Citizen Kane is an American drama film released in 1941. It follows the life of the main character, Charles Foster Kane, and the investigation into “rosebud” – the last word spoken before his death. Kane was a wealthy newspaper tycoon who lived a reserved lifestyle; he had many possessions but isolated himself from the public eye wherever possible towards the end of his life. The director’s portrayal of the films main themes are shown in such a way that a Year 12 group of students would be able to understand, and therefore can easily make links with society and even their own lives. I would highly recommend Citizen Kane for a Year 12 book club.
I will be talking about 2 main points shown in Citizen Kane that I believe are good
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Much like Charles Kane’s obsession with collecting statues, people in society today are becoming obsessed with purchasing the newer, updated version of a product they may already own one, or several of. The film represents his collecting as an obsession, whereas it is deemed normal in today’s world, and this is a point that is open for discussion. Citizen Kane’s representation of materialism provides an excellent starting point for Year 12s to discuss, it is easily relatable and can spark many views and opinions, therefore making it suitable to belong on a class viewing list.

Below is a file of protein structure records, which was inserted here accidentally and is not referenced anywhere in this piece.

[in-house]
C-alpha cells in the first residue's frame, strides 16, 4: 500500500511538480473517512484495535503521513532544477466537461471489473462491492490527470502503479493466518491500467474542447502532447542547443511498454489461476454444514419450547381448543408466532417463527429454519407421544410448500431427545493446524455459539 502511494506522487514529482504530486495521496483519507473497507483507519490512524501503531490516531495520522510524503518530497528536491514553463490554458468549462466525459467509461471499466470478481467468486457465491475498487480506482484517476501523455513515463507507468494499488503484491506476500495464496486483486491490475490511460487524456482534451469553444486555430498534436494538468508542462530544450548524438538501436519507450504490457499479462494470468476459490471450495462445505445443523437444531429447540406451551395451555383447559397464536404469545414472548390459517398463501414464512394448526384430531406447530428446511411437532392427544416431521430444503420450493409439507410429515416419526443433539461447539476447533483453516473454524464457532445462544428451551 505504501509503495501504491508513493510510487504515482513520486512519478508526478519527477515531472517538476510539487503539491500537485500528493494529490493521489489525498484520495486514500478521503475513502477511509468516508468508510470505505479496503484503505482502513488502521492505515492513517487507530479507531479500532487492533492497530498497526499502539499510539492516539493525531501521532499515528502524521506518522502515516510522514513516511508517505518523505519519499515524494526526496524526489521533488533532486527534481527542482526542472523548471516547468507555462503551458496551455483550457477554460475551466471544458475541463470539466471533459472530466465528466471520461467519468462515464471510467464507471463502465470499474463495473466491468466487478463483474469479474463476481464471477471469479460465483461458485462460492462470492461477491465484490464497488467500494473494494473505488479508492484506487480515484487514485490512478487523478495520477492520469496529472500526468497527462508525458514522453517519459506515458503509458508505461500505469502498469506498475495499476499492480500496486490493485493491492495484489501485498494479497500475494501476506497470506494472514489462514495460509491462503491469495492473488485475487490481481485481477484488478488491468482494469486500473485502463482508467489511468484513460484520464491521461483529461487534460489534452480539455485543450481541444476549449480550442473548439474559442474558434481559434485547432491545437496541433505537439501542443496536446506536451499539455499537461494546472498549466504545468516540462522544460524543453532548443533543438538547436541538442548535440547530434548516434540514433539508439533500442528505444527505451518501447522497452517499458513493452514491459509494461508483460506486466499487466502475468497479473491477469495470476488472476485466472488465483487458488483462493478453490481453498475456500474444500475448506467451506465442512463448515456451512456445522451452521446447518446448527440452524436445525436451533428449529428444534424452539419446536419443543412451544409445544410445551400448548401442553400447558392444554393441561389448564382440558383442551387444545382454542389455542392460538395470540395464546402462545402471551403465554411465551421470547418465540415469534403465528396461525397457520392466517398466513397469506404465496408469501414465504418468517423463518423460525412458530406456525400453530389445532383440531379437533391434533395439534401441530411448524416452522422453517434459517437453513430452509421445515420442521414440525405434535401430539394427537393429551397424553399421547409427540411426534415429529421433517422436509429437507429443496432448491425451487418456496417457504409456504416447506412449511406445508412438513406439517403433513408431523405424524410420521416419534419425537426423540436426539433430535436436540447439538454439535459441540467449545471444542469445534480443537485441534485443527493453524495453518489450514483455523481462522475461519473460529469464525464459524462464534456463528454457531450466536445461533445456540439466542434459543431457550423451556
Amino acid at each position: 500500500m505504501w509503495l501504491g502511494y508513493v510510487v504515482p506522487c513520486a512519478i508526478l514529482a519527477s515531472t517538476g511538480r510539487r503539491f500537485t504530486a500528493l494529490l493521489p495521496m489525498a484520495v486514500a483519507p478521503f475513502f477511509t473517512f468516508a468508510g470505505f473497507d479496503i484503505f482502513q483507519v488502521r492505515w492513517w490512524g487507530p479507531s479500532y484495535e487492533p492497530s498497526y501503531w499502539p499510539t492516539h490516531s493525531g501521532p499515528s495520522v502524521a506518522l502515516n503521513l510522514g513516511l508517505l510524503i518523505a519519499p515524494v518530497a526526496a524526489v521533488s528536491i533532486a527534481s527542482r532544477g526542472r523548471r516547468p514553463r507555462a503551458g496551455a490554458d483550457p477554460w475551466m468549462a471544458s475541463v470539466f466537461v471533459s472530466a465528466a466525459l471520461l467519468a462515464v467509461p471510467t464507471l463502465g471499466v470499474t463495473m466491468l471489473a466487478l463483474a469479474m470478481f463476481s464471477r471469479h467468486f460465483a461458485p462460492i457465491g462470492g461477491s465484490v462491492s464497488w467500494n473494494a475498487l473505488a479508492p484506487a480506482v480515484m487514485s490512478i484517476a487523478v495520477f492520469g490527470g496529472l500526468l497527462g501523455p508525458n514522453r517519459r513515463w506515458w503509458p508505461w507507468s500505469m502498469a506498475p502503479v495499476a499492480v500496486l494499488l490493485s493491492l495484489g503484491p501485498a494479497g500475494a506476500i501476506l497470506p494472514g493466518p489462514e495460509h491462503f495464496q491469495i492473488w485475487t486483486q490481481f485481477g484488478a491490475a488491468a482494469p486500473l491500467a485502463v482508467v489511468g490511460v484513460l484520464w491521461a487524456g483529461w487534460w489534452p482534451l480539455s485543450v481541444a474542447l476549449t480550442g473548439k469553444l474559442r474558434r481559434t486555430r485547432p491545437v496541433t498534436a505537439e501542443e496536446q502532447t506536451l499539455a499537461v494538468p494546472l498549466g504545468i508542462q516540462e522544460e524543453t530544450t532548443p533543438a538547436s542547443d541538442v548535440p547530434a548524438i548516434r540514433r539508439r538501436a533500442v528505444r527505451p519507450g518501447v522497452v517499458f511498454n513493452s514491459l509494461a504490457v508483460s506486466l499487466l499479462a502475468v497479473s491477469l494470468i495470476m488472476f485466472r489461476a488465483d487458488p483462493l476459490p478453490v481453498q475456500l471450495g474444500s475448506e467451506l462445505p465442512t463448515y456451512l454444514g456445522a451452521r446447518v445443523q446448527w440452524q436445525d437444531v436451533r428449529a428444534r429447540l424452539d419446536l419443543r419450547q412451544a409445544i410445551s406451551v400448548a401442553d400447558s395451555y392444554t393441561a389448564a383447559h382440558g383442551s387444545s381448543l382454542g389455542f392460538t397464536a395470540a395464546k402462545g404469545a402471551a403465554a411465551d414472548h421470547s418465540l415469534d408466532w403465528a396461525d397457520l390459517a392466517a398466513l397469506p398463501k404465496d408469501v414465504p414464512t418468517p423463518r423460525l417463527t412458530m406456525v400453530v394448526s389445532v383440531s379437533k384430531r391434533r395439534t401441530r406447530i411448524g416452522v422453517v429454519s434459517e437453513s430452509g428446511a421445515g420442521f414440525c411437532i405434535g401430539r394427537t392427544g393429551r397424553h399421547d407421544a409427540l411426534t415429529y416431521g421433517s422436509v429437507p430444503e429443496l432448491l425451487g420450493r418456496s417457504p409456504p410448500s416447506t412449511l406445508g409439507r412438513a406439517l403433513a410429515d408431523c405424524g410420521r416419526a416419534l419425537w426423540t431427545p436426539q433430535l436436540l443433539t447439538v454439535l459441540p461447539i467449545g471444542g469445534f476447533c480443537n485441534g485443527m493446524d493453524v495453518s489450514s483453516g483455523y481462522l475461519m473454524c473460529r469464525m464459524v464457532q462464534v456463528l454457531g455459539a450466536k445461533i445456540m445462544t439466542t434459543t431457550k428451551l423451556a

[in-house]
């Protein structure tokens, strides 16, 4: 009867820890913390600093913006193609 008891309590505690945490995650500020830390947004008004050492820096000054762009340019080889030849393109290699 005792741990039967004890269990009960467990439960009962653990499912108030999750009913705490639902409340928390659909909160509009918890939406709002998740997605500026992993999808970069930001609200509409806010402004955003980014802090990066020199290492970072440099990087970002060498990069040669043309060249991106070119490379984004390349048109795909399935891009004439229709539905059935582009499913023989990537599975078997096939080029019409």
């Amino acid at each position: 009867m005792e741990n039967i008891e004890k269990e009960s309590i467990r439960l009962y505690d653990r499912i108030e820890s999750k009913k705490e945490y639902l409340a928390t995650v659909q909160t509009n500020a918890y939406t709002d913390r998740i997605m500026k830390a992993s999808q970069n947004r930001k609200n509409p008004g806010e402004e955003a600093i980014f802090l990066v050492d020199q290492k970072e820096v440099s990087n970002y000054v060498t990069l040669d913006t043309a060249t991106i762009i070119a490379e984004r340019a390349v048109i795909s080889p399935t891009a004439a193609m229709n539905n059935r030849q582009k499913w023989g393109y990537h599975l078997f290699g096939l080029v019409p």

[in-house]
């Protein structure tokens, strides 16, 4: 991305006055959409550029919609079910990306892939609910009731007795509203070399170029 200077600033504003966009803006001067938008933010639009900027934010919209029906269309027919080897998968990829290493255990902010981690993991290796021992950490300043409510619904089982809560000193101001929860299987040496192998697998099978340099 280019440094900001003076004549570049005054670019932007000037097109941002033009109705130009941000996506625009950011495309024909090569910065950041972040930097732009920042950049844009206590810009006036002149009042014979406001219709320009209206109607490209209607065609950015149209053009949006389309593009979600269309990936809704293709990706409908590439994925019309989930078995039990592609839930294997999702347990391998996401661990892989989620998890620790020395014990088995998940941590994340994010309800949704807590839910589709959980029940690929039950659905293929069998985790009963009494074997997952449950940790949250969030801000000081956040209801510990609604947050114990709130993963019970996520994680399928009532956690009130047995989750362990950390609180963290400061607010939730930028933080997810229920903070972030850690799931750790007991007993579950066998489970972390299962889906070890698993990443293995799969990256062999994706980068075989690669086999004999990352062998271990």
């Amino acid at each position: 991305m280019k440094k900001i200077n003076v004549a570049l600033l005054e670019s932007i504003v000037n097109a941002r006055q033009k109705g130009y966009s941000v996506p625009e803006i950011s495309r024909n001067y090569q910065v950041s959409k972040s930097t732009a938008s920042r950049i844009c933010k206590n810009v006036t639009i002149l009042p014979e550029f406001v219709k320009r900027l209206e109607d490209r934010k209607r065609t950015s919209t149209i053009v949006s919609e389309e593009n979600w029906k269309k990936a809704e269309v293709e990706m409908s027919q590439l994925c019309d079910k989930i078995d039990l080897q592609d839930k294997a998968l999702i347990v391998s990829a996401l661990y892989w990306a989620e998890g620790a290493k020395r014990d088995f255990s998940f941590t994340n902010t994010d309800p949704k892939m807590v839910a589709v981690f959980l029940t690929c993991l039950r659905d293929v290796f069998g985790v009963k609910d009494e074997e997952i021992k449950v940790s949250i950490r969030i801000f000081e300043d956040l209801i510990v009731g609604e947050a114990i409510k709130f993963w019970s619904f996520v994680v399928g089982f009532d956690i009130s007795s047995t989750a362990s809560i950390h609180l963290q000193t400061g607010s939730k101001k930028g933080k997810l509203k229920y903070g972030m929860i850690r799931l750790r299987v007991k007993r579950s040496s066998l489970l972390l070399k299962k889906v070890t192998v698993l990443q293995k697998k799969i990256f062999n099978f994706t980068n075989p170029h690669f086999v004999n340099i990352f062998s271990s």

Citizen Kane is a film which presents a wide range of themes, and it is these themes which can teach us many things about the lives we live and the world which we live in. The concepts of materialism and loss are ones that are relevant and suitable for a group of Year 12 English students. The imagery and metaphors shown in the film represent issues that can be directly translated into today’s social climate. Therefore I would thoroughly recommend Citizen Kane to a Year 12 book